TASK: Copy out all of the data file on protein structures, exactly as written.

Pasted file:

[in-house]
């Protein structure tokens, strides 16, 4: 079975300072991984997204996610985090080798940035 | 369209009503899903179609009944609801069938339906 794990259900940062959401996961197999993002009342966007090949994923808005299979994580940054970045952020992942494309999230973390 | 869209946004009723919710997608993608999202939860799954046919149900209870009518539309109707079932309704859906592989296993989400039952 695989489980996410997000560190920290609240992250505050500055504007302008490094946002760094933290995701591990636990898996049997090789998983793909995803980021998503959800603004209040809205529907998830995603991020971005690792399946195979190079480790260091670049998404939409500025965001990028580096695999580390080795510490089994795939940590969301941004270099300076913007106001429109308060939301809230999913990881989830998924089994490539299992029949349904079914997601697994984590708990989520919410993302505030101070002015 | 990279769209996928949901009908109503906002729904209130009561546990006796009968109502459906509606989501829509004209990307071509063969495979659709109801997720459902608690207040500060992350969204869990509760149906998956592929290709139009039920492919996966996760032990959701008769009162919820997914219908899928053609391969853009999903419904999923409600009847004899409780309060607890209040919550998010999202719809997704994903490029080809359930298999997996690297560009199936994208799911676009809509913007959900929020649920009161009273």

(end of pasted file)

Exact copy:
[in-house]
């Protein structure tokens, strides 16, 4: 079975300072991984997204996610985090080798940035 | 369209009503899903179609009944609801069938339906 794990259900940062959401996961197999993002009342966007090949994923808005299979994580940054970045952020992942494309999230973390 | 869209946004009723919710997608993608999202939860799954046919149900209870009518539309109707079932309704859906592989296993989400039952 695989489980996410997000560190920290609240992250505050500055504007302008490094946002760094933290995701591990636990898996049997090789998983793909995803980021998503959800603004209040809205529907998830995603991020971005690792399946195979190079480790260091670049998404939409500025965001990028580096695999580390080795510490089994795939940590969301941004270099300076913007106001429109308060939301809230999913990881989830998924089994490539299992029949349904079914997601697994984590708990989520919410993302505030101070002015 | 990279769209996928949901009908109503906002729904209130009561546990006796009968109502459906509606989501829509004209990307071509063969495979659709109801997720459902608690207040500060992350969204869990509760149906998956592929290709139009039920492919996966996760032990959701008769009162919820997914219908899928053609391969853009999903419904999923409600009847004899409780309060607890209040919550998010999202719809997704994903490029080809359930298999997996690297560009199936994208799911676009809509913007959900929020649920009161009273």